# Course1, Week2, programming Exercise 5 - Propagate

Hi, I figured out the code by the shape of matrix/array. But I’m not sure when to use

1. np.dot (a, b)
2. a * b

details:

• in the “cost” code, I used a*b, which is element-wise calculation. then I used np.sum to add all Loss function together to be a Cost function
• but in “dw” code, I need to use np.dot(a,b) to get matrix multiplication. why can’t be a * b? I’m fully understanding when to use what.

(I don’t think I can post my code here? let me know if there is a way to share my code)

A dot product computes the sum of the products of the elements. So the shape of the result will be different than either operand.

The * operator computes the element-wise products, but doesn’t include the sum. The shape of the result will be the same as the shape of the two operands.

If the equation you’re implementing has the sum of two things that are multiplied, then look at the desired output shape.

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Here’s a thread which talks about the general question of when to use * versus np.dot.

That thread is linked from the DLS FAQ Thread, which is worth a look if it is new to you.

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In a matrix multiplication between matrix A (of i rows) and matrix B (of k columns), there are i \times k dot products. I believe you know how to implement one dot product with a * b and np.sum, so if you want to implement a matrix multiplication through implementing all of the dot products, it will be very complicated.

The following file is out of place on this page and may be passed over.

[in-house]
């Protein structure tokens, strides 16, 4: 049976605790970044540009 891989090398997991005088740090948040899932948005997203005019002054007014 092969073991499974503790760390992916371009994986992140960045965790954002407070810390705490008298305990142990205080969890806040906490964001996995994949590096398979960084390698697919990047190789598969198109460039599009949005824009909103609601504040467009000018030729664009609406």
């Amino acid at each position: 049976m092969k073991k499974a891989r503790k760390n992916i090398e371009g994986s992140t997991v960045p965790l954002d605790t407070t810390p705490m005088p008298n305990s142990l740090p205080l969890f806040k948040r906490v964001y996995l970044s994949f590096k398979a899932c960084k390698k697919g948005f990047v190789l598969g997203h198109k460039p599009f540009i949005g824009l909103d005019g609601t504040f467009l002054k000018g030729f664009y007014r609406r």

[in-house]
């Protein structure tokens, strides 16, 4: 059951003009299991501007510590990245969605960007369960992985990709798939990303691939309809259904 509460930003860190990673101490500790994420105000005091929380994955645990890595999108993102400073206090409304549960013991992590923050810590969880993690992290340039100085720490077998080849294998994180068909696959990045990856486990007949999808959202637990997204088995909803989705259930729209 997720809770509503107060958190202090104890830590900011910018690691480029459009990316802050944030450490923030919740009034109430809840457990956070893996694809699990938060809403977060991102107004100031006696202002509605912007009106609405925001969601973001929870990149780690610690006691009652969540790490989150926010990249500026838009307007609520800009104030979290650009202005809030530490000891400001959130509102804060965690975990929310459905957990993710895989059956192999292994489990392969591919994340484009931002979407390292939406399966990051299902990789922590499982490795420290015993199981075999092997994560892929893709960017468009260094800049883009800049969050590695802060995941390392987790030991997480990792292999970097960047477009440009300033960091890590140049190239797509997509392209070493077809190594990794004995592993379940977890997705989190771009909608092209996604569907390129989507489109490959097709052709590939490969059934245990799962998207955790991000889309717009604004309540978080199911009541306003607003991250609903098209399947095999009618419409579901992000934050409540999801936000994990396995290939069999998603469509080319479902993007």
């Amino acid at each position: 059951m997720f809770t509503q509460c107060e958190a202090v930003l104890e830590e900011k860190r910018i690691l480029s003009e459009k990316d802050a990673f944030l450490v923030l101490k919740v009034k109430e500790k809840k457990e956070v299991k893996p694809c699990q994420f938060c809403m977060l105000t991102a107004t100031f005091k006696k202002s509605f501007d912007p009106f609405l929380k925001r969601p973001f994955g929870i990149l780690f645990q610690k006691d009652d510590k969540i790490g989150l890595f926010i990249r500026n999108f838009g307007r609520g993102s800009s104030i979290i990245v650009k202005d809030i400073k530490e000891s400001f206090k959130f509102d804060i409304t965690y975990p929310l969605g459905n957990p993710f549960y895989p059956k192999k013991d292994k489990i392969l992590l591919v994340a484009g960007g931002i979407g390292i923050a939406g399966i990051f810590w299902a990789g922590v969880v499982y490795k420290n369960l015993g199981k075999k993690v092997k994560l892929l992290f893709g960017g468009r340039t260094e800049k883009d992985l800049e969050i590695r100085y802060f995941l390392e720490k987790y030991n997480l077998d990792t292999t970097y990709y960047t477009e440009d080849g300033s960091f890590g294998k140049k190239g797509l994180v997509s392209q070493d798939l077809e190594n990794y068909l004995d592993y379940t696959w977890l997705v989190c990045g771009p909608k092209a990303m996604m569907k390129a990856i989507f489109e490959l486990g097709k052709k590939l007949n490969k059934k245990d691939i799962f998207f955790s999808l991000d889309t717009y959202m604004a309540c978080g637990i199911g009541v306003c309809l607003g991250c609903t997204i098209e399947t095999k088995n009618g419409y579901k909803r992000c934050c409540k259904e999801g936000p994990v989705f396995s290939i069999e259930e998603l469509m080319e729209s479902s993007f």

Cheers,
Raymond

appreciate all the quick replies! Looking at the dimensions make sense!

Hi @rmwkwok, I understand the first sentence. Is it possible to elaborate “so if you want to implement a matrix multiplication through implementing all of the dot products, it will be very complicated” ? Do you mean

1. “i x k” matrix multiplication at a large dataset is already complicated itself
or 2) after implemented, it will be hard to do np.sum?

Hey @chengchenggan,

Even with a small A and a small B like the following, it is complicated:

A = \begin{bmatrix} a_{00} & a_{01} & a_{02} \\ a_{10} & a_{11} & a_{12} \\ \end{bmatrix}

B = \begin{bmatrix} b_{00} & b_{01} \\ b_{10} & b_{11} \\ b_{20} & b_{21} \\ \end{bmatrix}

Don’t just think, but write down how you would compute A \times B with element-wise multiplication * and np.sum (You will have to loop through the rows in A and the columns in B).

Compare what you have written down to just np.dot(A, B) or just A @ B, then you see how complicated it is in terms of the effort to code.

It is not impossible, but it is complicated.

It is possible, but slow in terms of performance.

Cheers,
Raymond

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